(Wiggins surreptitiously passing Cavendish a motor for rectal insertion.)
That's what you call a "Femke handshake."
Speaking of motors, here's an entertaining video:
SPOILER ALERT: They conclude that a bike with a hidden motor probably wouldn't be very effective for cheating, which of course means that bikes with hidden motors are totally being used for cheating.
Meanwhile, in other technological news, cyclists really should stop trying to advocate for themselves because it's clear that German luxury car manufacturers are going to solve all our problems:
The new Audi A4 is the first car in the world with technology that warns drivers a cyclist is approaching — before getting out of the vehicle.
It is designed to prevent “dooring”, which can have fatal consequences — two reported deaths in the past five years in Victoria alone.
Despite the recent overhauls of bicycle-related fines, only Victoria, NSW and Queensland have a specific offence for “dooring” a cyclist.
Yet it's illegal to ride without a helmet anywhere in Australia, go figure.
A radar hidden behind the rear bumper senses when a cyclist is approaching from 10 to 15 metres away, which triggers a red light to flash near the driver’s door mirror.
A second red light along the top of the door trim also flashes at the same time, as an extra warning for the driver.
The system works up to three minutes after the engine has been switched off, or when the engine is running.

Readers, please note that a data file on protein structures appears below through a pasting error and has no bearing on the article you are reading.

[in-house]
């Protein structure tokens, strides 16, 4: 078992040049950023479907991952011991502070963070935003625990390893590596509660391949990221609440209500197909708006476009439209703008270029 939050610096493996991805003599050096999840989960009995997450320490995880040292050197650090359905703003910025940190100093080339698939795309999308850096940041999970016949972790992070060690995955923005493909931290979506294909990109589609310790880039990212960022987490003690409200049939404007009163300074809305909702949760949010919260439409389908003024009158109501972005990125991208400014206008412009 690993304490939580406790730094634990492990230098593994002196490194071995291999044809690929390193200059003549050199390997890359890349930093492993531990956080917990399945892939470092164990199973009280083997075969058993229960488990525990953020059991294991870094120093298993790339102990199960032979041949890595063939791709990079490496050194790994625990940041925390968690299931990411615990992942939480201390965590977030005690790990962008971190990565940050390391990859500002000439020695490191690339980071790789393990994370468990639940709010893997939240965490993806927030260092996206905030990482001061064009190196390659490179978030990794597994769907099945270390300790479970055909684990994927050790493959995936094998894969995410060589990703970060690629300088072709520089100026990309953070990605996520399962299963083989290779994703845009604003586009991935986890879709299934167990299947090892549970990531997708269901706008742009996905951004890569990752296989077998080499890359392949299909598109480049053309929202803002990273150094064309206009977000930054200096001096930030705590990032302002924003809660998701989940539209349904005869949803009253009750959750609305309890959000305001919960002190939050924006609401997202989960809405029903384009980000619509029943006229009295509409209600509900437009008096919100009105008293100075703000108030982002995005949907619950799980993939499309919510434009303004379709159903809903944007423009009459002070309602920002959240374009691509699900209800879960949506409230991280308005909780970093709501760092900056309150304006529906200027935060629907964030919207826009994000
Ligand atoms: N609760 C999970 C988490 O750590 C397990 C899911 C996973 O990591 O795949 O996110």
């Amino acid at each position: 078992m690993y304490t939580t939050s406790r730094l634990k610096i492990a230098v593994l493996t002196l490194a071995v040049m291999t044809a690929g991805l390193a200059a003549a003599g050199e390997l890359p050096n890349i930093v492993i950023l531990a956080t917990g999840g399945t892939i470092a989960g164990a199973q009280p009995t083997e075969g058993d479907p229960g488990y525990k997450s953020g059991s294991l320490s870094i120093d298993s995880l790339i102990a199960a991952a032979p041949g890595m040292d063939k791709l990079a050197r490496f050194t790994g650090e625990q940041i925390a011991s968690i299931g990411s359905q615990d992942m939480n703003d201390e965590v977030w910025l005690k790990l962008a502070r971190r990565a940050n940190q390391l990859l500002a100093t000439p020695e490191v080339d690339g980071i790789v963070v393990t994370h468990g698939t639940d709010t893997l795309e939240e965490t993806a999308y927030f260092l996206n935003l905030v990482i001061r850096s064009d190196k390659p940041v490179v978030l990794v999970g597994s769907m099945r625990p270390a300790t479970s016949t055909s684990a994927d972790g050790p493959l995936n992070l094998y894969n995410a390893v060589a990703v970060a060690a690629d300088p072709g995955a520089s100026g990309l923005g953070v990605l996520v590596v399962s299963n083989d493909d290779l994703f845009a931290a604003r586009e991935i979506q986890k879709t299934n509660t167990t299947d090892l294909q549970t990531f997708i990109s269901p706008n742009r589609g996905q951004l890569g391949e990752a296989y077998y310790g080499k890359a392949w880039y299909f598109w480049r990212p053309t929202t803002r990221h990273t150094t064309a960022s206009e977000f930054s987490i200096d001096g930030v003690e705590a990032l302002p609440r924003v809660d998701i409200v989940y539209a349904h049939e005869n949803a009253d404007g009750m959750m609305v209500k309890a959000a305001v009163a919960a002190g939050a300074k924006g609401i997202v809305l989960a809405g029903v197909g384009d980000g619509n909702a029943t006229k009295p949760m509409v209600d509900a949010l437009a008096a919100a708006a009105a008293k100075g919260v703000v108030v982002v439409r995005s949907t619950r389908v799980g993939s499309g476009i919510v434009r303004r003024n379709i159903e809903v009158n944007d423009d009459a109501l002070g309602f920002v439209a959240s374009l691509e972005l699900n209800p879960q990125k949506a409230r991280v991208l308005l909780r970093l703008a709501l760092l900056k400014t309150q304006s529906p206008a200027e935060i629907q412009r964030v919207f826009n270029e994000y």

The technology is standard on every version of the new Audi A4 luxury sedan, which went on sale this week priced from $55,500.
Yeah, that ought to work well, because if there's one thing motorists pay attention to it's warning lights.
But don't worry, because it's been tested...by News Corp:
News Corp Australia tested the technology with the help of one of Australia’s top triathletes, Lisa Marangon, from Sydney, who gave it the thumbs up during a training ride this week.
“I wish more cars had this. A lot of drivers don’t look when they get out of their cars,” says Marangon.
Well I'm convinced.
Now that they've tested it on a triathlete, maybe next they'll test it with an actual cyclist.
Lastly, apparently Seattle's bike share program isn't working out very well:
Yet miraculously, Seattle found cash to bail out Pronto, a failed, barely used bike-rental venture that needs $1.4 million in March and a $5 million infusion in 2017. Operating costs will approach $2 million a year — forever — but might be partly covered if ad sales and ridership trends reverse.
Bike-sharing is a neat amenity, but it’s not working in Seattle. It’s too costly for a city that claims it can’t afford the basics. A bailout would undermine the credibility of city leaders, especially since Pronto reeks of insider dealing.
I really should start an urban planning consultancy, because I'd happily charge them over a million bucks to tell them the problem with their bike share program is their stupid helmet law.
Then again, getting rid of the helmet law might actually work, so they'd never go for it.